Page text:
Today’s guest post is written by Jeanine Black.
Gini Dietrich recently wrote about the pros and cons of working for a large or a boutique agency. It made me think about the same arguments for agency vs. corporate sides.
There is green grass on both sides; deciding which side you like best is key.
I have worked at a small marketing/PR firm, as a freelance writer and consultant, and now as the only in-house marketing professional for a CPA firm with 70 employees.
I have not worked for a large agency or organization with huge in-house departments, and don’t represent their perspective here.
I do, however, strive to find some commonalities that I believe would pertain to all organizations, big or small.
Since taking the job at the CPA firm four and a half years ago—a great opportunity for me, personally—I have often wondered if I made the right choice professionally. Has it made me “soft?” Has my creativity suffered? Will I ever be able to re-enter the agency world if I decided to try?
To say I haven’t pondered the pros and cons of each, at least daily, would be a lie. But I decided to focus on the positive aspects and allow you to draw your own conclusions.
The Agency Side
- Variety of clients and projects. Moving from pediatric healthcare to retail/grocery to industrial tubing in one day keeps you sharp.
- Fast-paced. It’s hectic, insane, and it increases your blood pressure; but when it goes right, it’s exhilarating.
- Opportunity to learn different disciplines. We wear a lot of hats in smaller agencies: Media relations, crisis communications, community relations, promotions, marketing communications, and more.
- Work with like-minded people. In essence, you are surrounded by people who think like you and understand you.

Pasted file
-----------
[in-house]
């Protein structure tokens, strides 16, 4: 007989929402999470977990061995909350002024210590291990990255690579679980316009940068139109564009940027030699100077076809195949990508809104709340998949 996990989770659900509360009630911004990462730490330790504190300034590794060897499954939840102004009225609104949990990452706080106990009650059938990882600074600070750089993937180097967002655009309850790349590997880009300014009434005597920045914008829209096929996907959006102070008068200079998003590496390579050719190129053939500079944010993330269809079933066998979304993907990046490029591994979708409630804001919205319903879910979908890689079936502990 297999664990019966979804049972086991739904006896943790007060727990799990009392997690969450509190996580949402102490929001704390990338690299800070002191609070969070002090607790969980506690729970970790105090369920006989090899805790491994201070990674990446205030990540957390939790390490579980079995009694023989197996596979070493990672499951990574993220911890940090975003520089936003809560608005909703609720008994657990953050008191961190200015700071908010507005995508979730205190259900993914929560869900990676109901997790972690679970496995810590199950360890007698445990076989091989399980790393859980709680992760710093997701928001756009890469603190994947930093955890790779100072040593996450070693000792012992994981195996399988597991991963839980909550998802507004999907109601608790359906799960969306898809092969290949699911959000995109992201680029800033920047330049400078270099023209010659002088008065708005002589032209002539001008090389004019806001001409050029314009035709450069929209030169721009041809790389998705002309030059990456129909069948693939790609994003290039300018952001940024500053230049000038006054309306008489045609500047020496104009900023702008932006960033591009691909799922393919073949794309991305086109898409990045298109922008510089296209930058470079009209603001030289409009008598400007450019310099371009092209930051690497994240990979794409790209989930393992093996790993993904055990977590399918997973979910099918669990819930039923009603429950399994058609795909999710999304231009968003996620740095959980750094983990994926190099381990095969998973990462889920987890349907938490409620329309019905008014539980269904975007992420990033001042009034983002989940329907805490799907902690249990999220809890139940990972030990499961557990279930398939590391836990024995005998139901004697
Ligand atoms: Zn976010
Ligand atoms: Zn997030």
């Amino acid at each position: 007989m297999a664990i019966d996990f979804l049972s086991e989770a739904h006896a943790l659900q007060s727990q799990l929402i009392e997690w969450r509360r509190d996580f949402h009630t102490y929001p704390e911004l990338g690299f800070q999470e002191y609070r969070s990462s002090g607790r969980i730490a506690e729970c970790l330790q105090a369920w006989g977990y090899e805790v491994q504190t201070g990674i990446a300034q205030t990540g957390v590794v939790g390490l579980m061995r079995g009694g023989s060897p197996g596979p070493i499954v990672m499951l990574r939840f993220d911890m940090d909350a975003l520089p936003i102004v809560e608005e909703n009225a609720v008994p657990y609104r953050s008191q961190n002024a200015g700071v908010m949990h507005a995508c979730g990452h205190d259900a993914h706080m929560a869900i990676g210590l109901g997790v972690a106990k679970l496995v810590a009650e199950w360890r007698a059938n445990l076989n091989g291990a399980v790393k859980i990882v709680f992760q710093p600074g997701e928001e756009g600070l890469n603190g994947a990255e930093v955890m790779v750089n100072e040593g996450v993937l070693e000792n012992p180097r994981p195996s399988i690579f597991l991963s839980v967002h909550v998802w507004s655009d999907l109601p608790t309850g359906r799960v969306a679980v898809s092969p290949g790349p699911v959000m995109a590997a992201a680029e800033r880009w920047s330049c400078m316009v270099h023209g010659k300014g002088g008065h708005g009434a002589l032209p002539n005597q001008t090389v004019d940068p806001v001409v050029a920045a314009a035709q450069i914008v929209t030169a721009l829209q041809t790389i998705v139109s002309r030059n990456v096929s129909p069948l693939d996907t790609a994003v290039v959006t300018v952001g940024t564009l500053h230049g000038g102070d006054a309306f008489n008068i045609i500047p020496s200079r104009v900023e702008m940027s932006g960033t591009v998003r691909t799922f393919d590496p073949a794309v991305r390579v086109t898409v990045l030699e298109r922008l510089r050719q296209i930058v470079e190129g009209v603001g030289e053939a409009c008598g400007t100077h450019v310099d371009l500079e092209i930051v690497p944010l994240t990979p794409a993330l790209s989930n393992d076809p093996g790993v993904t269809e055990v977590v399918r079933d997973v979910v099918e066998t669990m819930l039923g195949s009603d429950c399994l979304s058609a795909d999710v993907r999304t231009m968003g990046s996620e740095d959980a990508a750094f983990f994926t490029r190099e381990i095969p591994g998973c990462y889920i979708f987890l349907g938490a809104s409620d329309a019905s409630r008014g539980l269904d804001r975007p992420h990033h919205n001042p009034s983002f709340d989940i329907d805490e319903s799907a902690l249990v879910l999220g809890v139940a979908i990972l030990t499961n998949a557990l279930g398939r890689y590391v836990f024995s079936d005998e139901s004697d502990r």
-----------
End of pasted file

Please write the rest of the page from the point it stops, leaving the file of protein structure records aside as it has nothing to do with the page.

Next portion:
- Everyone understands what you do for a living. Even with four and a half years at my firm, I still have to explain to some friends and family what I do. But, at work, I’m surrounded by people who know exactly what I do.
- Opportunity for advancement. I know many PR/marketers who have made it to CMOs, partners, principals, and VPs of Marketing at their organizations, but the opportunity to grow with an organization and become a partner/owner, I believe, is greater on the agency side.
The Corporate Side
- Non-billable. There are no quotas or added pressure and competitiveness.
- Schedule is essentially 8-5. That doesn’t mean we don’t work more than 40 hours; there just isn’t an expectation to do so.
- It’s nice to be the client. For those who went from the agency to client-side, I actually think we make AWESOME clients, because we understand what the agencies are experiencing and what they are capable of doing.
- No day is ever the same. This is the one thing that really shocked me coming over. I thought I would be bored and unchallenged. If you look for new opportunities to be creative, you can make anything interesting and exciting—yes, even accounting!
- No one understands what you do. Okay, no one is an exaggeration, but many don’t. It’s frustrating, but this can actually be a positive because they depend on you and your skills that much more.
Agency vs Corporate
Essentially, both sides have their pros and cons. For me, it was a personal, as well as a professional choice. I don’t regret it one bit. But I often wonder what it’d be like to go back, and if I’d be able to.
What is your experience with this?
Jeanine Black is the marketing coordinator for Akron-based CPA firm Bober Markey Fedorovich with more than 12 years of marketing and PR experience. Prior to joining BMF, Jeanine worked as a freelance public relations consultant and writer. She also held positions with Fine Point PR and Wirtz Integrated Marketing, both in Akron.